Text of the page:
4 Years in 10 Minutes
(Serbia, 62 min.)
Dir. Mladen Kovacevic
Programme: World Showcase (North American Premiere)
For many, summiting Mount Everest is synonymous with Achievement with a capital A. It may not pose the technical mountaineering challenges that other mountains do, but its height, its history and its iconography have made it archetypal. The first to reach the top, the first to reach it from its different approaches, the first to reach it from each country, the longest to stay at the top: these are all talked about as heroic achievements.
And Everest is not just a feather in the cap for seasoned climbers. As everybody knows, misguided amateurs often attempt it, and often die doing so, their bodies left on the mountain as morbid warnings to future climbers. Maybe an avalanche gets them, or a fall, or just altitude sickness. All in the vain attempt to achieve “the ultimate” achievement.
4 Years in 10 Minutes is about all of that—but obliquely. Prima facie, it’s about just one climb, that of Dragan Jacimovic, the first Serbian to reach the top, in May, 2000. It’s compiled from footage shot by himself and others on his expedition, with text taken from his diary often superimposed on freeze-frames. Jacimovic’s text, in concert with footage of his heavily equipped (and commercially branded) expedition against the awe-inspiring Himalayan scenery, has some of the cynical lyricism of classic Herzog, reflecting on the banality and futility of his quest.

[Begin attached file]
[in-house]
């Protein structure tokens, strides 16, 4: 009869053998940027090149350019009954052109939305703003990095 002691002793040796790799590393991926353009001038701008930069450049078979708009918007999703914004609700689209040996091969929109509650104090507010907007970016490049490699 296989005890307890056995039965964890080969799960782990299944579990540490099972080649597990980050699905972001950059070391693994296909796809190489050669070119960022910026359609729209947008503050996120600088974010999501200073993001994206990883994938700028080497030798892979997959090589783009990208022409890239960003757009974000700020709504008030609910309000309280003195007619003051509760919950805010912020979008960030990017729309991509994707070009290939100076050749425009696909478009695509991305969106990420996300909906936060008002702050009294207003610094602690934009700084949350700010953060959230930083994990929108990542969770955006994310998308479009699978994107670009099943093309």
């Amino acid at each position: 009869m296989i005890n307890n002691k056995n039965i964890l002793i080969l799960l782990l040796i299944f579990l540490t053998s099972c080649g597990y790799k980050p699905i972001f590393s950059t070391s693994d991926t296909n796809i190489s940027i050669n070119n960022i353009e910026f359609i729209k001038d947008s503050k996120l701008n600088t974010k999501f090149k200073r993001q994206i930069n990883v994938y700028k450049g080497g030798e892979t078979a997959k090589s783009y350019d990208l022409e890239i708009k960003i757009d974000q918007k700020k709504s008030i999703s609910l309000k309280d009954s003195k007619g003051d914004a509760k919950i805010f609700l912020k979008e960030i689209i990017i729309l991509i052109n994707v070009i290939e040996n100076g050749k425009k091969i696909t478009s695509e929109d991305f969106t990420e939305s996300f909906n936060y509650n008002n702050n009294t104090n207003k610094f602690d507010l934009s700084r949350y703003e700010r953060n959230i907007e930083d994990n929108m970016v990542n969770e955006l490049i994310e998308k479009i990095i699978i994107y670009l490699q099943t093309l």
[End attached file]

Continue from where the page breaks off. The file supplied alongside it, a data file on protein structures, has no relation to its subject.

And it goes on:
When Jacimovic does reach the top—sans oxygen tank, which has crapped out within sight of the summit—the scene is pretty spectacular, in a couple senses. There’s a bit of Wanderer above the Sea of Fog about it, of course—how could there not be—but the sense of transcendence fails to take hold as Jacimovic struggles to breathe, struggles with his camera, struggles to pull out flag after flag to show the camera and finally, most poignantly, voices his struggle to feel the way he thinks he’s supposed to feel, wishing there were somebody else with him to share the moment. Four years of work, all for ten minutes at the top.
As it transpires, Jacimovic actually spent 36 minutes at the top—or at least that’s what he tells the guide when he comes back down. Is it just bravado, or did he actually spend all that time up there, trying to reach that point of transcendence that just never came? The ultimate achievement turns out to be the ultimate experience of emptiness, the ultimate anticlimax. Jacimovic’s nationalism—wasting precious minutes at the summit showing off various Serbian and Yugoslavian flags—rings especially hollow, particularly as he had forbidden anybody to give him news of the goings-on back home, most of which, he must have realized, would have pertained to the ongoing disintegration of that very home.
The film is quite ingeniously assembled, focusing primarily on the landscape at the beginning and end while centring Jacimovic at the climax, playing down the sense of danger—no use building suspense when the very existence of the footage gives the game away—in favour of quotidian clumsiness and the climbers’ heavy reliance on technology to accomplish this basically pointless, self-imposed task.
4 Tears in 10 Minutes screens:
-Wed, May 2 at 9:00 PM at TIFF Lightbox
-Thurs, May 3 at 12:30 PM at Scotiabank
Hot Docs runs April 26 to May 6. Please visit hotdocs.ca for more info.